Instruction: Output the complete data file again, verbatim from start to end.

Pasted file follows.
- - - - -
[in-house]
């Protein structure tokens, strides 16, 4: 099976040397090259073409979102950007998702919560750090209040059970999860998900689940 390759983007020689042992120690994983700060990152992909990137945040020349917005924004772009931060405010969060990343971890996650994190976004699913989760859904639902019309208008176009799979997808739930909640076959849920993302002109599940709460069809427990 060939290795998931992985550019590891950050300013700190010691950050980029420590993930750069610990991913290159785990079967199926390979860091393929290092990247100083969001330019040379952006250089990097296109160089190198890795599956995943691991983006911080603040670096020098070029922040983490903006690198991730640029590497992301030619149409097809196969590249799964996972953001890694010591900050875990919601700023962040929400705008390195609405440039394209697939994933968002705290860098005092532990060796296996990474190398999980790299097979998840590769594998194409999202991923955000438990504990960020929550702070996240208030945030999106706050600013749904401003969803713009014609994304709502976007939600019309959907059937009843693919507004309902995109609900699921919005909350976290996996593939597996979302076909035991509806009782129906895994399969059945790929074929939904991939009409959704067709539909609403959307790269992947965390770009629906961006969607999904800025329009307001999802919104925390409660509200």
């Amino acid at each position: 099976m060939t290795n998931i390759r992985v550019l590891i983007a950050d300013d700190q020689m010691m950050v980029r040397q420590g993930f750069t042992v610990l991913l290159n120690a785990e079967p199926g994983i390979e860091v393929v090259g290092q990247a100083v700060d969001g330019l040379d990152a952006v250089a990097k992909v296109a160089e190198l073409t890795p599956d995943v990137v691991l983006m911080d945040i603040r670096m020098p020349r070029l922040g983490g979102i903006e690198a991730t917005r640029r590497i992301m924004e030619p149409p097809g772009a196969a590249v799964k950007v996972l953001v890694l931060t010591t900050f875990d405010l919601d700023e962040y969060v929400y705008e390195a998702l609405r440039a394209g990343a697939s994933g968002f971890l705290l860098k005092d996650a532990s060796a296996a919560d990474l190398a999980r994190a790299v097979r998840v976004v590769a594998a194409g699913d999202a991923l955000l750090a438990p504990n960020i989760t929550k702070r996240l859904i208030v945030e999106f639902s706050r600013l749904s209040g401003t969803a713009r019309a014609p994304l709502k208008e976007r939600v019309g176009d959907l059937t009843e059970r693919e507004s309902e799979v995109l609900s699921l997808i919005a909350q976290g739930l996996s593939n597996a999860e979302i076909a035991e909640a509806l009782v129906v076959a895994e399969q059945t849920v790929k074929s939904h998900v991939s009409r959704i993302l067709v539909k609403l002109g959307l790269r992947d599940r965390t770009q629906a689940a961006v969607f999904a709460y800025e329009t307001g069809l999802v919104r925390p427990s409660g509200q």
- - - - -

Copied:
[in-house]
């Protein structure tokens, strides 16, 4: 099976040397090259073409979102950007998702919560750090209040059970999860998900689940 390759983007020689042992120690994983700060990152992909990137945040020349917005924004772009931060405010969060990343971890996650994190976004699913989760859904639902019309208008176009799979997808739930909640076959849920993302002109599940709460069809427990 060939290795998931992985550019590891950050300013700190010691950050980029420590993930750069610990991913290159785990079967199926390979860091393929290092990247100083969001330019040379952006250089990097296109160089190198890795599956995943691991983006911080603040670096020098070029922040983490903006690198991730640029590497992301030619149409097809196969590249799964996972953001890694010591900050875990919601700023962040929400705008390195609405440039394209697939994933968002705290860098005092532990060796296996990474190398999980790299097979998840590769594998194409999202991923955000438990504990960020929550702070996240208030945030999106706050600013749904401003969803713009014609994304709502976007939600019309959907059937009843693919507004309902995109609900699921919005909350976290996996593939597996979302076909035991509806009782129906895994399969059945790929074929939904991939009409959704067709539909609403959307790269992947965390770009629906961006969607999904800025329009307001999802919104925390409660509200």
């Amino acid at each position: 099976m060939t290795n998931i390759r992985v550019l590891i983007a950050d300013d700190q020689m010691m950050v980029r040397q420590g993930f750069t042992v610990l991913l290159n120690a785990e079967p199926g994983i390979e860091v393929v090259g290092q990247a100083v700060d969001g330019l040379d990152a952006v250089a990097k992909v296109a160089e190198l073409t890795p599956d995943v990137v691991l983006m911080d945040i603040r670096m020098p020349r070029l922040g983490g979102i903006e690198a991730t917005r640029r590497i992301m924004e030619p149409p097809g772009a196969a590249v799964k950007v996972l953001v890694l931060t010591t900050f875990d405010l919601d700023e962040y969060v929400y705008e390195a998702l609405r440039a394209g990343a697939s994933g968002f971890l705290l860098k005092d996650a532990s060796a296996a919560d990474l190398a999980r994190a790299v097979r998840v976004v590769a594998a194409g699913d999202a991923l955000l750090a438990p504990n960020i989760t929550k702070r996240l859904i208030v945030e999106f639902s706050r600013l749904s209040g401003t969803a713009r019309a014609p994304l709502k208008e976007r939600v019309g176009d959907l059937t009843e059970r693919e507004s309902e799979v995109l609900s699921l997808i919005a909350q976290g739930l996996s593939n597996a999860e979302i076909a035991e909640a509806l009782v129906v076959a895994e399969q059945t849920v790929k074929s939904h998900v991939s009409r959704i993302l067709v539909k609403l002109g959307l790269r992947d599940r965390t770009q629906a689940a961006v969607f999904a709460y800025e329009t307001g069809l999802v919104r925390p427990s409660g509200q």